I wasn’t raised in a family of gardeners, and the only reason we had tomatoes growing for a time in a corner of the backyard was because the gardener — charged with mowing the grass and trimming the azaleas — felt the town rabbi (my father), should have flavorful tomatoes for his salads rather than the pasty, mealy versions sold in our Long Island, New York, supermarket.

Yet I always had a yen for gardening, and for the fruits and vegetables that can be yielded from one’s patch of dirt. Fast forward thirty-some years later, and I have a blooming garden in which I grow herbs, peaches, and limes and other citrus fruit. But there are no tomatoes, not even one zucchini, the meager crop of lettuce gave up several years back, and the strawberry plant got overridden by ants.

No worries, however, as I live in the land of corner fruit-and-vegetable stands, of shuks brimming with fresh produce, and grocery stores that offer a very decent array of seasonal vegetables and fruits. Pini, my neighbor and owner of the produce stand just across Hebron Road from my house, likes to chat about the seasonal offerings, and we often do a recipe exchange based on his Moroccan ancestry and my American-Ashkenazi upbringing.

For this week, our selection of top five fruits and vegetables for mid-May:

Zucchini in the flesh (photo credit: Jessica Steinberg)

Zucchini in the flesh (photo credit: Jessica Steinberg/Times of Israel)

1) They’re not around for long, but dark green zucchini, often fuller-flavored than their light-green and more common cousins, are in season right now and it’s worth stocking up on them, as they’ll keep for a while in the fridge. Earlier this week, I thinly sliced a few and sauteed them with sliced garlic and red pepper for a light pasta sauce. I’m also considering using them in this Epicurious salad recipe, substituting red pepper — again — for the eggplant, which is not a favorite in our family. I know, it seems a waste to live here and not eat eggplant. But you can’t have it all.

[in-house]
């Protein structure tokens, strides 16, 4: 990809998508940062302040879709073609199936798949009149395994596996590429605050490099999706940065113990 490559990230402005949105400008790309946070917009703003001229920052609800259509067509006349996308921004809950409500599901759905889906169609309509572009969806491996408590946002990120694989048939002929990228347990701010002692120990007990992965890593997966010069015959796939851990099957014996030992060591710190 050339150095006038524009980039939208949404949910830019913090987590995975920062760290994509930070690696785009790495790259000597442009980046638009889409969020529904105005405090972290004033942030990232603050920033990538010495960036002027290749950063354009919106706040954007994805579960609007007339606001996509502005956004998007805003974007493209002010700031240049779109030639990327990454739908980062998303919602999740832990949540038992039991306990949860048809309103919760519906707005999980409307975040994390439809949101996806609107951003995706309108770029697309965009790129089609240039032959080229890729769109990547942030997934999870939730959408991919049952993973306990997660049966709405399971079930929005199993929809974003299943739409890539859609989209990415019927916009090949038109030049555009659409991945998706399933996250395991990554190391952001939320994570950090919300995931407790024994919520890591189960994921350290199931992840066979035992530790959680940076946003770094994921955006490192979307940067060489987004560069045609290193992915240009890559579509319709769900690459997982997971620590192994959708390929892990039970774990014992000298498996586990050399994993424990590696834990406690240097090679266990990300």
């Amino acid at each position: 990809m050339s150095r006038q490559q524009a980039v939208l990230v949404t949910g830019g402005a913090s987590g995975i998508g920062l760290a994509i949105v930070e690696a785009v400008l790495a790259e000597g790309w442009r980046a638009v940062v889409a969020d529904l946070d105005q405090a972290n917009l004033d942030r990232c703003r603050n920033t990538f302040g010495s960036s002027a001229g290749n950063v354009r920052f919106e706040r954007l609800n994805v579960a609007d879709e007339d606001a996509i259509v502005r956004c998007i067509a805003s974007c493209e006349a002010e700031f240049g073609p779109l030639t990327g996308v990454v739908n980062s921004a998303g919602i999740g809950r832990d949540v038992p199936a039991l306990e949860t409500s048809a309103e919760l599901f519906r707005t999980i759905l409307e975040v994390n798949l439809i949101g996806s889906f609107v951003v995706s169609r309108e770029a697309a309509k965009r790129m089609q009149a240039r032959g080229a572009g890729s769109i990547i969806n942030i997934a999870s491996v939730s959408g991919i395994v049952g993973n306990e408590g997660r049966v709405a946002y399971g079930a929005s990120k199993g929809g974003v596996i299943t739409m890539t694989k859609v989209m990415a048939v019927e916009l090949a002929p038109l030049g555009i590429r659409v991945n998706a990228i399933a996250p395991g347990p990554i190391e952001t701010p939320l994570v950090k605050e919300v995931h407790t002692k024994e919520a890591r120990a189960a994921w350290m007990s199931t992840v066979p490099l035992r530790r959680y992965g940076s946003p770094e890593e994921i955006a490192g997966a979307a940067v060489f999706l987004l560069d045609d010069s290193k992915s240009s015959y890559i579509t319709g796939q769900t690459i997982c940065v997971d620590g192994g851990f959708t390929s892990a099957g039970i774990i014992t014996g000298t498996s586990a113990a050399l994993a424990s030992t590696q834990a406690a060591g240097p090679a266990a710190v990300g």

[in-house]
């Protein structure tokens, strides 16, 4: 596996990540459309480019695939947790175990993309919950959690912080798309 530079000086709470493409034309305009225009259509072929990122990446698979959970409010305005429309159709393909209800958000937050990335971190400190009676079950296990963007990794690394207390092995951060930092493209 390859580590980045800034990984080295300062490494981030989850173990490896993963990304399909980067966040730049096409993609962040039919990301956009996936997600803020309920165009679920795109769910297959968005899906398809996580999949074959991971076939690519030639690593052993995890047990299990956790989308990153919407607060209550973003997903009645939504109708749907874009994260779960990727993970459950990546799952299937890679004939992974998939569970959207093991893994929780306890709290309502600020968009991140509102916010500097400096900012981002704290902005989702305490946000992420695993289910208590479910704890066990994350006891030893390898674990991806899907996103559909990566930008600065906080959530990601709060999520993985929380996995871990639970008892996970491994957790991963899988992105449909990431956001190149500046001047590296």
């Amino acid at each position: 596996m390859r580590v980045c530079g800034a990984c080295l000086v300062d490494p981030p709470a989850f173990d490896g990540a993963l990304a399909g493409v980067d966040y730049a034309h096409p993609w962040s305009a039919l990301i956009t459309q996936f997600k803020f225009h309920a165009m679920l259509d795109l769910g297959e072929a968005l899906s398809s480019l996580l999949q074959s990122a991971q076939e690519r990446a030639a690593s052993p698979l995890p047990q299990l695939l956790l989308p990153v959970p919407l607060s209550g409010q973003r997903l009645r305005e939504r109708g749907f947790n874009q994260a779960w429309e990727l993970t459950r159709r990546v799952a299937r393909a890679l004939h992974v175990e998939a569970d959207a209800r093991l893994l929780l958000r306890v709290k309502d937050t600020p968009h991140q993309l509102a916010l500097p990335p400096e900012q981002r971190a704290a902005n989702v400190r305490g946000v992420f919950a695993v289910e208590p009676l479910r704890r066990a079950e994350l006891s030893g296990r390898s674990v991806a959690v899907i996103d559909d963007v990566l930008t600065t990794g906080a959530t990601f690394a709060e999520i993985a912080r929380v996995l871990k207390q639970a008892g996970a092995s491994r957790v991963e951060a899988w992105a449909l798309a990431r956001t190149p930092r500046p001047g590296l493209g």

On the stem (photo credit: Shay Levy/Flash 90)

On the stem (photo credit: Shay Levy/Flash 90)

2) While tomatoes are pretty expensive right now, cherry tomatoes are relatively cheap, and a great, satisfying snack. I have a sister-in-law who regularly makes a cherry tomato salad, chopping them up, adding some minced parsley, garlic, olive oil and balsamic (or red wine) vinegar for a great side dish. Brit chef Jamie Oliver does several chicken-and-cherry tomato dishes, including this one, which is more stew-like, if you enjoy having meat fall off the bone, or a chicken breast option, which is handy if cooking for a smaller crowd.

They're not cantaloupes, but they are melons (photo credit: Chen Leopold/Flash 90)

They’re not cantaloupes, but they are melons (photo credit: Chen Leopold/Flash 90)

3) I’m not a huge fan of the Ogen melon, the honeydew-like melons with the pale green interior that are often available, but right now is the time for eating Ambrosia melons, which are very similar to cantaloupe, but with a brighter orange hue. We eat them in chunk, blended with some orange juice and a squirt of honey and frozen as ice pops, or in this refreshing and fairly easy summer soup. It’s a good way to use a melon that isn’t as fresh or sweet, as the lime (or lemon) syrup adds some pleasantly sour flavor, and the mint leaves and sugar sweeten it up. Pour in some semi-sweet, sparkling white wine before serving.

Apricots fresh from the market (photo credit: Jessica Steinberg)

Apricots fresh from the market (photo credit: Jessica Steinberg/Times of Israel)

4) I just spotted some apricots in the market, which portends the start of the short, but sweet, apricot season. They’re great to eat as a snack, but do get soft pretty easily, so I have two standby recipes when there’s a glut of softening apricots in the fruit drawer. The first is this very straightforward jam recipe that doesn’t require sterilizing jars or lids, and keeps for a while in the fridge. The other is homemade fruit leather, which is presumably for my kids, but I tend to eat it all before it even hits the Ziploc bags. Trust me, it’s easy and well worth the minor effort.

Some bibb lettuce (photo credit: Jessica Steinberg)

Some Bibb lettuce (photo credit: Jessica Steinberg/Times of Israel)

5) Lettuce is a standard in our house, whether we buy the hefty, leafy heads that require diligent cleaning of bugs and dirt (hard to miss that this once grew in the ground), or the overpriced plastic boxes of greens that make for an easy salad, but get soggy and wilted very quickly. Now, however, is the time for seeking out the slight, springy bunches of Boston Bibb or butter lettuce that easily stand on their own in a salad. I add a light dressing, and this food blogger recommends a mustard vinaigrette over a tossed mix of butter lettuce, parsley, chives and tarragon. I may just add some leaves of oregano and zaatar (hyssop in English), because I can say that those did come from my garden.